CAMFED is a pan-African movement revolutionizing and supporting girls' education — which is exactly what it did for Saisha. Not only did she finish school with their support, she also got her undergraduate degree in Sociology and her Master's degree in Development Studies. She's currently looking to get her Ph.D.

And she didn't stop there. "All of the knowledge I obtained was applied right in the community where I grew up," she explains. Saisha is a trainer and facilitator in leadership and enterprise, financial education and psychosocial counseling — and an activist, philanthropist and advocate of women's rights.

"We speak out for the voiceless, create leaders along the way, and amplify the importance of children's welfare in school and at home."

Today, Saisha is a CAMFED ambassador, using her education to benefit her community and make sure that other girls, just like her, find a way out of poverty through education. Her work creates a bridge between the young women, children, youths and all the existing opportunities, information, and aid they can access. She provides mentorship and financial aid to those in need. "I come up with innovative ways to reach out to other young women or girls through media, calls, and one-on-one or group meetings," she explains. "To share knowledge, use my experience and give room to lend a listening ear whenever need be."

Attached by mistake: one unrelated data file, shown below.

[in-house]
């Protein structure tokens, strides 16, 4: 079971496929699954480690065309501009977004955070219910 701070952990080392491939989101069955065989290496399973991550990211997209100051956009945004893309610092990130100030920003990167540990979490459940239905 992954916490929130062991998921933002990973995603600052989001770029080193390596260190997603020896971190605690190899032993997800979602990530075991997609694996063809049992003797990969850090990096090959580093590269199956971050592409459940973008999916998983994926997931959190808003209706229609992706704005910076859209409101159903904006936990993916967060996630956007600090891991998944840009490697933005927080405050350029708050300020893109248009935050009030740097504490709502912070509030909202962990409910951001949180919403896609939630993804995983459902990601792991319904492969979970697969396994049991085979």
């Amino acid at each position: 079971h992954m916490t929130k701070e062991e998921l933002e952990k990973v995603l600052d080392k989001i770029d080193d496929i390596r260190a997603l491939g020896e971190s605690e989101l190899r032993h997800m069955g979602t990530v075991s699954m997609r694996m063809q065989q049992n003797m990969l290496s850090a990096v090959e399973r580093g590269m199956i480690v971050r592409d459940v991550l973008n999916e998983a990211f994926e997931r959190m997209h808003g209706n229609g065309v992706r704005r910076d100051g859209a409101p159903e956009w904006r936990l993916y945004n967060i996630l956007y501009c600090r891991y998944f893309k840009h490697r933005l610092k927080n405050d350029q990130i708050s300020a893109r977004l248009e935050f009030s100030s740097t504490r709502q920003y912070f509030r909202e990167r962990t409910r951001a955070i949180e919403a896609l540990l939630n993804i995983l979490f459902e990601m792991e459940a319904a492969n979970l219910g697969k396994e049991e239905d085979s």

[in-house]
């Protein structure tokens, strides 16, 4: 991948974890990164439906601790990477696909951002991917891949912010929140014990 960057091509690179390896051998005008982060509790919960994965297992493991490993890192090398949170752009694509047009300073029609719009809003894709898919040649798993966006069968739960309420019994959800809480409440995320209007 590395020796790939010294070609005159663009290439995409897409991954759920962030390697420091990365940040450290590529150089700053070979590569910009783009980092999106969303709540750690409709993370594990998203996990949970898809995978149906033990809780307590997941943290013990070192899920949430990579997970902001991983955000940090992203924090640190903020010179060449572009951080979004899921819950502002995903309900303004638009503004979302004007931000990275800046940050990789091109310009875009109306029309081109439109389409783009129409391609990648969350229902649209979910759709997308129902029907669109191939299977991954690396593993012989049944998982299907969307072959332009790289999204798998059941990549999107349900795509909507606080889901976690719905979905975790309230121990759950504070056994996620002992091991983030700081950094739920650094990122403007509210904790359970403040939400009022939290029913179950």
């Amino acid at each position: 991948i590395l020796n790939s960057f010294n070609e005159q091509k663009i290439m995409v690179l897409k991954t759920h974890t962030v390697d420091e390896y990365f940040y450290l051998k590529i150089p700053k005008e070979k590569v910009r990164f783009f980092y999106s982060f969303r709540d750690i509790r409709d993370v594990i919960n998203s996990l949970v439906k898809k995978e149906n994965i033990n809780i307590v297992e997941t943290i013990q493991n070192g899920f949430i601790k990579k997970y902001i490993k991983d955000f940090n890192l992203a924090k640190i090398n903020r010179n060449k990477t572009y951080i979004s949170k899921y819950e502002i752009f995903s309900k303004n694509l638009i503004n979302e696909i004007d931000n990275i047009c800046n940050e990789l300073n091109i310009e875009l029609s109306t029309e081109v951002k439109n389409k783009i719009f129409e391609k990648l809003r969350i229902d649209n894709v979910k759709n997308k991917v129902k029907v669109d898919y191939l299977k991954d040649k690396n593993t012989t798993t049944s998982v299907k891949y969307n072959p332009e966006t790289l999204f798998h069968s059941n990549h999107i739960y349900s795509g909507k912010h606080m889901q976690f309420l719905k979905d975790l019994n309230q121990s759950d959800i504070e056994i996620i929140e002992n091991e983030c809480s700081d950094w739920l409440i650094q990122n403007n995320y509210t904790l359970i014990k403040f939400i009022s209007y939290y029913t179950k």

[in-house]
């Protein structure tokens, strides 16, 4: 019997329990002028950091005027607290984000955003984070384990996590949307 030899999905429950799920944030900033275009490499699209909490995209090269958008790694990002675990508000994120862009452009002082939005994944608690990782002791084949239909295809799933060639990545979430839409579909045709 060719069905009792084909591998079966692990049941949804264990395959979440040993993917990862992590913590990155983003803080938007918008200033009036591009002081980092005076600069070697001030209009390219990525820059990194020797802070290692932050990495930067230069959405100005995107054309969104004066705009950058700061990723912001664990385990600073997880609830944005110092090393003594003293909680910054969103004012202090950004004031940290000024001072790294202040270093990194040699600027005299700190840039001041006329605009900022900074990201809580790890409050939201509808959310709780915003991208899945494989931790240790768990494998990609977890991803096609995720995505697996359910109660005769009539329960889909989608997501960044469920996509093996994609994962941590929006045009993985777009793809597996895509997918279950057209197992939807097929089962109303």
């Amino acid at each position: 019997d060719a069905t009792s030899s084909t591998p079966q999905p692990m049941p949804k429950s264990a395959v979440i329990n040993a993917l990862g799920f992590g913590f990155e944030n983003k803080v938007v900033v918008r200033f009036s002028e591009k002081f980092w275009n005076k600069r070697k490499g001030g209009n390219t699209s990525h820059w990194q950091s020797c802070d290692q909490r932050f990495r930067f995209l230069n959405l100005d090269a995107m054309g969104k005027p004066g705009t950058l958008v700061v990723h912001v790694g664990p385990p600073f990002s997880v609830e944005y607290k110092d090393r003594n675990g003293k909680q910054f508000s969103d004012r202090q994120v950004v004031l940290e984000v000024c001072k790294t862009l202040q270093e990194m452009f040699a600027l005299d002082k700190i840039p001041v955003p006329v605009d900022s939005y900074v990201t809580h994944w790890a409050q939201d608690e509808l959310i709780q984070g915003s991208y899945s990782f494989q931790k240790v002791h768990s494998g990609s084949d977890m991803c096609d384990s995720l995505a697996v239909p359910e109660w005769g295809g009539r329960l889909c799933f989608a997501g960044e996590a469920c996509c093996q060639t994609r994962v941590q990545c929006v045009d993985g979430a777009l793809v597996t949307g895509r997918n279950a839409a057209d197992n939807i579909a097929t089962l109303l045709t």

"I am very passionate about seeing women progress in all areas of life."

Without a doubt, she says her life story helps drive her work, not only because it is the motivation behind what she does, but also because it helps her relate to the girls she supports. Saisha is currently supporting 11 orphans and vulnerable children by directly funding their education. She is also fostering two of the children. "[They] come from similar backgrounds," she says. "They were at the verge of dropping out due to early marriage." She met them during her volunteer work in district communities and noticed a reflection of her own experiences. "I instantly connected with them and I believed they had brighter futures."

"Seeing them transform is priceless, and hearing them dream big is so touching. Their achievements speak to it all."

Courtesy of CAMFED/Eliza Powell

Saisha is one of Tory Burch's Empowered Women this year. The donation she receives as a nominee is being awarded to CAMFED — the very organization that helped get her where she is today.